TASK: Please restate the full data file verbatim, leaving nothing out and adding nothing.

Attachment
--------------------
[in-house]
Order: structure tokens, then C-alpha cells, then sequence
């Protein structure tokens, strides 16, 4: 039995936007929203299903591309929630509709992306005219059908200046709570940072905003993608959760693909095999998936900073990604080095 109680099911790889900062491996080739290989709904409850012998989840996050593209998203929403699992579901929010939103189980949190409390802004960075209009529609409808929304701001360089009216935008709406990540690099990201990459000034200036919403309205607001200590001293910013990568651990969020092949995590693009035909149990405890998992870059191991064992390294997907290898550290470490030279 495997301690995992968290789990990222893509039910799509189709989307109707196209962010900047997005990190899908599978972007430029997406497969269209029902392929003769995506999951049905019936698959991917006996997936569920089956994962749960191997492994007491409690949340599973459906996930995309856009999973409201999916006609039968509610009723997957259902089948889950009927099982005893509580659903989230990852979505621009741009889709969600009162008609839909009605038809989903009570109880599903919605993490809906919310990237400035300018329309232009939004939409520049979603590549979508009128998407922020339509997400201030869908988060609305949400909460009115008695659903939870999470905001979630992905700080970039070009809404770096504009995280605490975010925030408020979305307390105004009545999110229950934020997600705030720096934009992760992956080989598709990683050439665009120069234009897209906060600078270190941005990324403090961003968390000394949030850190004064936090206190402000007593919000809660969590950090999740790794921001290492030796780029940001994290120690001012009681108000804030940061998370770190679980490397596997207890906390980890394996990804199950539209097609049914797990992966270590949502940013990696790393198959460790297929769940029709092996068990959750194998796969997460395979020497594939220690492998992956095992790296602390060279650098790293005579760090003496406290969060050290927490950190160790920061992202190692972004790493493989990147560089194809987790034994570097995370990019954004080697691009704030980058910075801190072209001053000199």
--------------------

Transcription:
[in-house]
Order: structure tokens, then C-alpha cells, then sequence
């Protein structure tokens, strides 16, 4: 039995936007929203299903591309929630509709992306005219059908200046709570940072905003993608959760693909095999998936900073990604080095 109680099911790889900062491996080739290989709904409850012998989840996050593209998203929403699992579901929010939103189980949190409390802004960075209009529609409808929304701001360089009216935008709406990540690099990201990459000034200036919403309205607001200590001293910013990568651990969020092949995590693009035909149990405890998992870059191991064992390294997907290898550290470490030279 495997301690995992968290789990990222893509039910799509189709989307109707196209962010900047997005990190899908599978972007430029997406497969269209029902392929003769995506999951049905019936698959991917006996997936569920089956994962749960191997492994007491409690949340599973459906996930995309856009999973409201999916006609039968509610009723997957259902089948889950009927099982005893509580659903989230990852979505621009741009889709969600009162008609839909009605038809989903009570109880599903919605993490809906919310990237400035300018329309232009939004939409520049979603590549979508009128998407922020339509997400201030869908988060609305949400909460009115008695659903939870999470905001979630992905700080970039070009809404770096504009995280605490975010925030408020979305307390105004009545999110229950934020997600705030720096934009992760992956080989598709990683050439665009120069234009897209906060600078270190941005990324403090961003968390000394949030850190004064936090206190402000007593919000809660969590950090999740790794921001290492030796780029940001994290120690001012009681108000804030940061998370770190679980490397596997207890906390980890394996990804199950539209097609049914797990992966270590949502940013990696790393198959460790297929769940029709092996068990959750194998796969997460395979020497594939220690492998992956095992790296602390060279650098790293005579760090003496406290969060050290927490950190160790920061992202190692972004790493493989990147560089194809987790034994570097995370990019954004080697691009704030980058910075801190072209001053000199």